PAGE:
The swirlies you see are probably more a function of how fine or coarse your sandpaper is. Typical sequence would be to start @ 120, and progress through the grits up to 220 or so. Make sure you brush away any stray grit in between paper changes, or you can get a 120 grit swirlie when you're sanding at 220 (DAMHIKT). Yes, you'll still have some swirlies after your finest grit, but hand-sanding those away is usually just a few quick passes with the grain.
-John
Add pictures here
<% if( /^image/.test(type) ){ %>
<% } %>
<%-name%>
Add image file
Upload
dustyone wrote:

I use a 1/4 sheet vibrating sander after the ROS. Usually do about 120 - 180 with the Rose then 240 with the 1/4 sheet. All fixed ;) regards John
Add pictures here
<% if( /^image/.test(type) ){ %>
<% } %>
<%-name%>
Add image file
Upload
dustyone wrote:

Are you allowing the sander to come up to full speed before placing it on the wood's surface and removing the sander from the stock before shutting the sander off?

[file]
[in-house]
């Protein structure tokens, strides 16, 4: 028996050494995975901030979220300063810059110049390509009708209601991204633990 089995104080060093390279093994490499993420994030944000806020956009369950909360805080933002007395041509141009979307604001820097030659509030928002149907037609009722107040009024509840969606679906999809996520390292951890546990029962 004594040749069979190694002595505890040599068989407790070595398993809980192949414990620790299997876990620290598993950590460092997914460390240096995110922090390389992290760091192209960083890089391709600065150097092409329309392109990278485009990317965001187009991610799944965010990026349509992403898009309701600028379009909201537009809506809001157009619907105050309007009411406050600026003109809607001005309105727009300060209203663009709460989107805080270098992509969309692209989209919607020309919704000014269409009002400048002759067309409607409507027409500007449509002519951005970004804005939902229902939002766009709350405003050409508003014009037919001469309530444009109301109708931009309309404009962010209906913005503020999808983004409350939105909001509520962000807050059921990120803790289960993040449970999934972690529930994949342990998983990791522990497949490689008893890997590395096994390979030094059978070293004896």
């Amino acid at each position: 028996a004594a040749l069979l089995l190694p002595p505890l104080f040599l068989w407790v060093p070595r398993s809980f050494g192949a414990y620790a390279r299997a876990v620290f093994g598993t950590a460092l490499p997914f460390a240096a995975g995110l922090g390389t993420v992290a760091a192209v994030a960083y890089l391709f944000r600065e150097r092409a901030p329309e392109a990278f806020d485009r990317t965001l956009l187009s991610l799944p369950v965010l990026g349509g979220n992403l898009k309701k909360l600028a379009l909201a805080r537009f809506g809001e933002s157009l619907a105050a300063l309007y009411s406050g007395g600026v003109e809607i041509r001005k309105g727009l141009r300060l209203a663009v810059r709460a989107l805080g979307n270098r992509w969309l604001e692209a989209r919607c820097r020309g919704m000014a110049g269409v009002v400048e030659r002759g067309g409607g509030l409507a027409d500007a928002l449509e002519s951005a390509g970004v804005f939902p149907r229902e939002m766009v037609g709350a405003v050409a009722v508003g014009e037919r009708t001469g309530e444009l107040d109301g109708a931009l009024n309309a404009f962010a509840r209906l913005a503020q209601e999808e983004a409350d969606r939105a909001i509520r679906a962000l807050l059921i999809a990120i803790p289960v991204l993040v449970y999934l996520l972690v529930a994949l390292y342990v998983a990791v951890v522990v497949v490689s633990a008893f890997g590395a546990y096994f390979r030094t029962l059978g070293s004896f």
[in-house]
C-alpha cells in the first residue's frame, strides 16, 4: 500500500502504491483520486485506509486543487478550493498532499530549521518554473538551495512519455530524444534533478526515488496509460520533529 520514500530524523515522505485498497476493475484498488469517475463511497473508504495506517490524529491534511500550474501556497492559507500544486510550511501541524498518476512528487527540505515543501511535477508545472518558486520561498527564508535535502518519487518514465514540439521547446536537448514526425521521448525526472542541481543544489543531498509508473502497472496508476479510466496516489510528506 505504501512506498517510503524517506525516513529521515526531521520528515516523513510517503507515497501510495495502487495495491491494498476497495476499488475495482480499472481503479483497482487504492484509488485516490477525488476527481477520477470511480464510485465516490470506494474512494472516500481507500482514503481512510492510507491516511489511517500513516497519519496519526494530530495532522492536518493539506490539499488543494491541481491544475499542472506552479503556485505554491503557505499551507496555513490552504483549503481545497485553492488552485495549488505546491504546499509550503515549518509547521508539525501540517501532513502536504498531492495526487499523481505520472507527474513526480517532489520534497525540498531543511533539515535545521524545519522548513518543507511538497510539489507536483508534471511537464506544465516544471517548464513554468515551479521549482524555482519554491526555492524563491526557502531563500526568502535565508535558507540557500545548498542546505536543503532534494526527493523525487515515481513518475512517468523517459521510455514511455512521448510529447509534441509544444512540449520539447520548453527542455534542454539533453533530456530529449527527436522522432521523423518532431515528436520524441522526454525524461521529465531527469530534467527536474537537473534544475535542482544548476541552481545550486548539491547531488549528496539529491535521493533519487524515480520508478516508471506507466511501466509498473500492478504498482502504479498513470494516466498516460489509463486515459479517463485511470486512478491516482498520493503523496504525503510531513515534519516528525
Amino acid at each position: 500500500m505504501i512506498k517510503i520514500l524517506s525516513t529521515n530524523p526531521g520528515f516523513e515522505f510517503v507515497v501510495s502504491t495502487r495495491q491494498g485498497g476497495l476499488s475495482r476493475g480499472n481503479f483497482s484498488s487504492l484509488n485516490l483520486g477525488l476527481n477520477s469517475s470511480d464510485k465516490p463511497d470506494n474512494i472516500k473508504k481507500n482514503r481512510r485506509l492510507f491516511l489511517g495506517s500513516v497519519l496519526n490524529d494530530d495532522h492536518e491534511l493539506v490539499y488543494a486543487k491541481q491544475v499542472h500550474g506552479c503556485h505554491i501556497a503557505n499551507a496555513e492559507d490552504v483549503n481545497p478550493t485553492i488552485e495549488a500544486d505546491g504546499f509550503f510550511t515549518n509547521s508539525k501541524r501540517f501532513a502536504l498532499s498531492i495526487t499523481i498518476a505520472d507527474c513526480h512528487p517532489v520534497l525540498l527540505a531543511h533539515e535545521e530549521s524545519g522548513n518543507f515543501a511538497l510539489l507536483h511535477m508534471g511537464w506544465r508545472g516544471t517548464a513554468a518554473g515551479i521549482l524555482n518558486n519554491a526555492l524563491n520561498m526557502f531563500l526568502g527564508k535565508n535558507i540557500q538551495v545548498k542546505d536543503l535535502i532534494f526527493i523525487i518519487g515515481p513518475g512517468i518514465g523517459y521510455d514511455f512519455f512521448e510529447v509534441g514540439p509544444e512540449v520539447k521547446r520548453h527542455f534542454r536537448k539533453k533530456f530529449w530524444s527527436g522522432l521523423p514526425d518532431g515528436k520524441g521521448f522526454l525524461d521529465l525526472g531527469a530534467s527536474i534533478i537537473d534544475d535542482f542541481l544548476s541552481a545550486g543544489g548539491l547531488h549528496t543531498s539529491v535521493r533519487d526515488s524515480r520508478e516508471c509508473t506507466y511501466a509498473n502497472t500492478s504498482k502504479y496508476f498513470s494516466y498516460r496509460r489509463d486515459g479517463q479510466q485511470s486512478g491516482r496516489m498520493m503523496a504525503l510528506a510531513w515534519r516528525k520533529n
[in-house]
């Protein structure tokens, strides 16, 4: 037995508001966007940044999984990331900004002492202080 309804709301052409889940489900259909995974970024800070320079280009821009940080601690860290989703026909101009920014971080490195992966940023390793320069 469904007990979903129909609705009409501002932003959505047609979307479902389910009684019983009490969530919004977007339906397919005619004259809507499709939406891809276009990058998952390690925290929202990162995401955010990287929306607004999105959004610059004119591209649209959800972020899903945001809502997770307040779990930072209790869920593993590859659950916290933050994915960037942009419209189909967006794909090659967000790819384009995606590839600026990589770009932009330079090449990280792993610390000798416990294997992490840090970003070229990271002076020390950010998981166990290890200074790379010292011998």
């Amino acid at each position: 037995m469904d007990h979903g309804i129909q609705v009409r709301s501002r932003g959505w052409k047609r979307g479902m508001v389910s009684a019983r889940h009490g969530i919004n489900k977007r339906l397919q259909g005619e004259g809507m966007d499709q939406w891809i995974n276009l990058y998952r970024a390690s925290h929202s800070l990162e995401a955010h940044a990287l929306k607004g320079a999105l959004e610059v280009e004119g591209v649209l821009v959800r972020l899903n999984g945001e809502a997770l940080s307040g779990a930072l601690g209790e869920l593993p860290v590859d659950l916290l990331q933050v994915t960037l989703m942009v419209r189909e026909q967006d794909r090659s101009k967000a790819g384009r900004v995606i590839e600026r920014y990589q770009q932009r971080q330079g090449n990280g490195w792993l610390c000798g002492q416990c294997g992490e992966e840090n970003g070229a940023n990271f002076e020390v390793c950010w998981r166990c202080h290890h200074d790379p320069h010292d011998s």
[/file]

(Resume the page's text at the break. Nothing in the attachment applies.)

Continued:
--
Jack Novak
Buffalo, NY - USA
  Click to see the full signature.
Add pictures here
<% if( /^image/.test(type) ){ %>
<% } %>
<%-name%>
Add image file
Upload
no(SPAM)vasys wrote:

Funny, the instructions with mine (3283DVS?) say to start it on the surface and leave it there till it stops. And I don't see any swirls when I go through the grits to 220 or 240.
Perhaps the OP is pushing down too much instead of letting the sander do the work? Perhaps he's running it at too low a speed? Or maybe his ROS is really a POS :-).
Add pictures here
<% if( /^image/.test(type) ){ %>